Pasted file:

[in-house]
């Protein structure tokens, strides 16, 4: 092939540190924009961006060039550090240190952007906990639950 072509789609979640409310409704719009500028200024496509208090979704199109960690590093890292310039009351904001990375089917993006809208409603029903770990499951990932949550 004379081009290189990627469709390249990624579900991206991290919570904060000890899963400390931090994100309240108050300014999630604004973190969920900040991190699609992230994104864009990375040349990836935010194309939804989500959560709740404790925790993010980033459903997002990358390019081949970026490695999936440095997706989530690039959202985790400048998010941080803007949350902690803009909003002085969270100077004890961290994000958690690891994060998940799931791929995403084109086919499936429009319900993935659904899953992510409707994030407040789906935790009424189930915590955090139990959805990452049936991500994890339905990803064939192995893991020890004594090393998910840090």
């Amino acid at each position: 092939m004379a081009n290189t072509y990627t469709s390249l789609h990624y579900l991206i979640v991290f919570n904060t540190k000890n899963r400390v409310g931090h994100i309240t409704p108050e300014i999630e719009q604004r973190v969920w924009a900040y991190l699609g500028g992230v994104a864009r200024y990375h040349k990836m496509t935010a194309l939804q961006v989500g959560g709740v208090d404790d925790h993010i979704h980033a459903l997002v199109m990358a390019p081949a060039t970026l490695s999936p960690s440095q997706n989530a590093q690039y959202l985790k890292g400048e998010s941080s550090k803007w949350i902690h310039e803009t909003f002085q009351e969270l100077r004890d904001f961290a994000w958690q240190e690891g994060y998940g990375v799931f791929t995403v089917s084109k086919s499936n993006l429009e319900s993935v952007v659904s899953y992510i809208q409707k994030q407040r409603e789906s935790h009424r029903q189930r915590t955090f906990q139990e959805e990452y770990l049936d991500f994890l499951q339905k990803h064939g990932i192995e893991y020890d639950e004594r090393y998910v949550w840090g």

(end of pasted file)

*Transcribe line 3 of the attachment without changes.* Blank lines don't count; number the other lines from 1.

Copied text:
């Amino acid at each position: 092939m004379a081009n290189t072509y990627t469709s390249l789609h990624y579900l991206i979640v991290f919570n904060t540190k000890n899963r400390v409310g931090h994100i309240t409704p108050e300014i999630e719009q604004r973190v969920w924009a900040y991190l699609g500028g992230v994104a864009r200024y990375h040349k990836m496509t935010a194309l939804q961006v989500g959560g709740v208090d404790d925790h993010i979704h980033a459903l997002v199109m990358a390019p081949a060039t970026l490695s999936p960690s440095q997706n989530a590093q690039y959202l985790k890292g400048e998010s941080s550090k803007w949350i902690h310039e803009t909003f002085q009351e969270l100077r004890d904001f961290a994000w958690q240190e690891g994060y998940g990375v799931f791929t995403v089917s084109k086919s499936n993006l429009e319900s993935v952007v659904s899953y992510i809208q409707k994030q407040r409603e789906s935790h009424r029903q189930r915590t955090f906990q139990e959805e990452y770990l049936d991500f994890l499951q339905k990803h064939g990932i192995e893991y020890d639950e004594r090393y998910v949550w840090g």